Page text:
by Barbara Walvoord
If you walk along Bassett Brook Road across the bridge, or if you walk down to the garden on either campus, you’ll see the delicate orange or yellow blossoms of native touch-me-not, also called jewelweed (Impatiens capensis). It like moist conditions, at least partial shade, and acid soil–perfect for Lathrop. Plants can grow up to five feet high, often in dense clumps. The stems are watery and translucent, easily crushed.
Why the name jewelweed? One source says that dew forms on the lips of the flowers, catching the sun like jewels. Another version is that the delicate flowers hang, each from a single thin stem, like jewels. It’s called touch-me-not because the slender green seed pods, which are forming now, will explosively burst open at a touch, spewing tiny seeds in all directions.
These seeds are its only way of reproducing, since jewelweed is an annual. The seeds need “double dormancy”–that is, they have to experience a cold moist period, a warm moist period, then another cold moist period before they sprout. So plants you see now were sown in 2013. People who buy or harvest the seeds for their own gardens sometimes put the seeds in the fridge for 90 days, warm moist place for 90 days, fridge for 90 days, and then plant. This might be one of the only things you really can leave in your fridge for 90 days.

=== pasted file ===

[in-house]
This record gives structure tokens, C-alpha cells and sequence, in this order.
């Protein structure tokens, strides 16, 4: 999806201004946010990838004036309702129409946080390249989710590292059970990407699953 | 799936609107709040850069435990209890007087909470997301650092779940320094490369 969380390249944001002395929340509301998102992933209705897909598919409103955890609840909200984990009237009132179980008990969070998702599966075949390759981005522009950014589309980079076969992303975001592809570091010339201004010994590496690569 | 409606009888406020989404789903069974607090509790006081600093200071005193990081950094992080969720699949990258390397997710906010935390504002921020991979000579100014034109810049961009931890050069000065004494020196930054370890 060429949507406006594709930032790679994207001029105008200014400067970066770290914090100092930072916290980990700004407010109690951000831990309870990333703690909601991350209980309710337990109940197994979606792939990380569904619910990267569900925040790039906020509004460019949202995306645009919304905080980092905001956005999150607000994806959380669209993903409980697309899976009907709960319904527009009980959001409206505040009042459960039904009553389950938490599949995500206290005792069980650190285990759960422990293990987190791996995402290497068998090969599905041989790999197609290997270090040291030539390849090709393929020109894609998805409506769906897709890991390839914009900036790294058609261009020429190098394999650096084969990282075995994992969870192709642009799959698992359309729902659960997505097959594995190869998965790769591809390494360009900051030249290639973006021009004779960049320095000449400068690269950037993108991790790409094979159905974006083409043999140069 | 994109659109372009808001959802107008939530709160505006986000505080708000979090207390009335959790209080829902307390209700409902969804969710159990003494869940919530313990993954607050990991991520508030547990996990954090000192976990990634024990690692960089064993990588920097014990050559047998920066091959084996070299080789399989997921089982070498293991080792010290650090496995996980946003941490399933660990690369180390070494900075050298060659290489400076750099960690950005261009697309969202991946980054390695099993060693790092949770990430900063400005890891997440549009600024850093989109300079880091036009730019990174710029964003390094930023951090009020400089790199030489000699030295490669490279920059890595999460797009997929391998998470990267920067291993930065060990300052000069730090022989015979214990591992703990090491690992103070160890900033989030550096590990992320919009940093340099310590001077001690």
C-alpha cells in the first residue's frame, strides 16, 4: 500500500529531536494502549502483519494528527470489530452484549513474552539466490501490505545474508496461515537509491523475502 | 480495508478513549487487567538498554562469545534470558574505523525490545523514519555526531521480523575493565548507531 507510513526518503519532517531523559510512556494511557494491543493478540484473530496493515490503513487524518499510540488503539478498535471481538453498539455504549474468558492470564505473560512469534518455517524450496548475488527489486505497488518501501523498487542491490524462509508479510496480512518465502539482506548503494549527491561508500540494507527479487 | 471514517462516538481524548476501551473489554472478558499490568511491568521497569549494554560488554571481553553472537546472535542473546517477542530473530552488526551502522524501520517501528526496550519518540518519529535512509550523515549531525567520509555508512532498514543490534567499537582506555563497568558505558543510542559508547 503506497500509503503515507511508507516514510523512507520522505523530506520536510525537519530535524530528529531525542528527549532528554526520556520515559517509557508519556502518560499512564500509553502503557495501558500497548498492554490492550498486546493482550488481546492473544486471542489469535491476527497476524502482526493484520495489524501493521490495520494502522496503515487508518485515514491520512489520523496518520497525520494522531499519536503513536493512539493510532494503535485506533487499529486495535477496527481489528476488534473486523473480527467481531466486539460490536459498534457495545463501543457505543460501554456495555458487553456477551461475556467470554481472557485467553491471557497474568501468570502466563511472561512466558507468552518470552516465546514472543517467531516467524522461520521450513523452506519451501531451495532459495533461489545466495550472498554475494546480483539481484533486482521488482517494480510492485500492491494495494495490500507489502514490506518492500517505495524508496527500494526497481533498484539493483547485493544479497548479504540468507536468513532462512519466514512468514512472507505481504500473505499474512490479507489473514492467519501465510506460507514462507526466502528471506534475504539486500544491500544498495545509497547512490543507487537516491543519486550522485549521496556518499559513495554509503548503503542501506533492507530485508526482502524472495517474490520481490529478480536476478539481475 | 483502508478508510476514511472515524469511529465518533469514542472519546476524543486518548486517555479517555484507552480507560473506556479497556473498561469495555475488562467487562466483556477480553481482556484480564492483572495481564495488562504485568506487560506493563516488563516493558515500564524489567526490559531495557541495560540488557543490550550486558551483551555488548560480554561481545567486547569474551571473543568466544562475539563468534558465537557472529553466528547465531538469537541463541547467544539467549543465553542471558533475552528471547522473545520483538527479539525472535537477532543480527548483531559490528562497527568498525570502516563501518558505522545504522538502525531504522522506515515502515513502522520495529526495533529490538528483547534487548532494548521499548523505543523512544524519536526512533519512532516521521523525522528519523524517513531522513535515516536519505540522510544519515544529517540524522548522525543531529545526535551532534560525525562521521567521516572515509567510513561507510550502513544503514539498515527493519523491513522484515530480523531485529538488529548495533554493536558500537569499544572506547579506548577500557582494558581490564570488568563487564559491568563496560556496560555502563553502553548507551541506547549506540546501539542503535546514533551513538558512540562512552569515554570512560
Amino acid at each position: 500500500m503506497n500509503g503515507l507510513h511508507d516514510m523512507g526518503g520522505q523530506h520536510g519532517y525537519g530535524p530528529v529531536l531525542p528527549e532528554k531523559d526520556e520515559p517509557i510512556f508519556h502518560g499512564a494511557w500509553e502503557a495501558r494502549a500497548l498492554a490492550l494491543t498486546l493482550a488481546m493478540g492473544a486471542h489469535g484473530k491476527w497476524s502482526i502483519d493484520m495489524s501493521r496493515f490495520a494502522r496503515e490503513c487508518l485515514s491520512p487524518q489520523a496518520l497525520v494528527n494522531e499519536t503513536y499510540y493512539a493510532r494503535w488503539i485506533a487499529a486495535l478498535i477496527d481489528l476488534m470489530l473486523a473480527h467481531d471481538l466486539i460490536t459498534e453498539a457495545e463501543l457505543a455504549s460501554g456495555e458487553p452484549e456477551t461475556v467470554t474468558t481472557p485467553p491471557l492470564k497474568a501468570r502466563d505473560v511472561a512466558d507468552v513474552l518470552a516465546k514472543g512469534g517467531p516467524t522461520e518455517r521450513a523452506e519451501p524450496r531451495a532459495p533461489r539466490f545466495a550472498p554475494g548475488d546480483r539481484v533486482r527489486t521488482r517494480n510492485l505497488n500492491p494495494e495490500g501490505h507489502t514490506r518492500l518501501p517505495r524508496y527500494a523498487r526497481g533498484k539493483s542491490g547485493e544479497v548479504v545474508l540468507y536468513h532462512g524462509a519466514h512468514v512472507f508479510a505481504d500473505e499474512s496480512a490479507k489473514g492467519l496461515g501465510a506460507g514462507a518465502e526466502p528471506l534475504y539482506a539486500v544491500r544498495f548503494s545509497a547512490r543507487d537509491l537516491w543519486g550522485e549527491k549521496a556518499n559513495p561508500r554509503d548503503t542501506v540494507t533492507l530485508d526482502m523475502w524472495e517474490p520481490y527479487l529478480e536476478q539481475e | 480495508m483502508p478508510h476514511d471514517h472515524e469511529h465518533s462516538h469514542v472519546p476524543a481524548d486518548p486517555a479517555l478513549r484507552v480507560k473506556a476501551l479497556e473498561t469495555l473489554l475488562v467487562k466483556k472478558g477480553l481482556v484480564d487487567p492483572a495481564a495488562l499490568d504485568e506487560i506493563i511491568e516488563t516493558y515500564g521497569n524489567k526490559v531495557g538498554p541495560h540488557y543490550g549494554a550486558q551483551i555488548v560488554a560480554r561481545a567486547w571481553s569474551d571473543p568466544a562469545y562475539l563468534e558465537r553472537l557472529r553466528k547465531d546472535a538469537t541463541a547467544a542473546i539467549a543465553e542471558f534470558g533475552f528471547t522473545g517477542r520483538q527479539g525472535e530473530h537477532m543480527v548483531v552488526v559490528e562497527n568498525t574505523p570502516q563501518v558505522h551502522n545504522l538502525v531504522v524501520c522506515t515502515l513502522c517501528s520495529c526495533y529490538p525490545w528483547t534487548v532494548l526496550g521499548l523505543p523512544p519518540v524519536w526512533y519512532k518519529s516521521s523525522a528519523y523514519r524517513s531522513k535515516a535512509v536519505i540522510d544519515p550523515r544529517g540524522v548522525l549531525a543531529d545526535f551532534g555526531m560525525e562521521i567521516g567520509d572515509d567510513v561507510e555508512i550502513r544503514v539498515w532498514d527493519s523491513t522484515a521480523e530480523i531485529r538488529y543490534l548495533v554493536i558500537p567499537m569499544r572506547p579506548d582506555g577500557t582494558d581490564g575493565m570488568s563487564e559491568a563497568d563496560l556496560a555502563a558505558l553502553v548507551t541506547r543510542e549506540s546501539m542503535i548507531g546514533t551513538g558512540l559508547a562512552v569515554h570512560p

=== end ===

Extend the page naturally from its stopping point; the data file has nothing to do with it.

The flowers are well adapted to hummingbird beaks. Bumblebees, butterflies, and other insects help to pollinate the plant. Mice and birds eat the seeds.
Native Americans used the juice of the watery stems to treat poison ivy and stinging nettle. It works because of the binding action of the chemical lawsone. Science has also corroborated the juice’s antifungal properties, and jewelweed has been used to treat athlete’s foot. https://gobotany.newenglandwild.org/species/impatiens/capensis/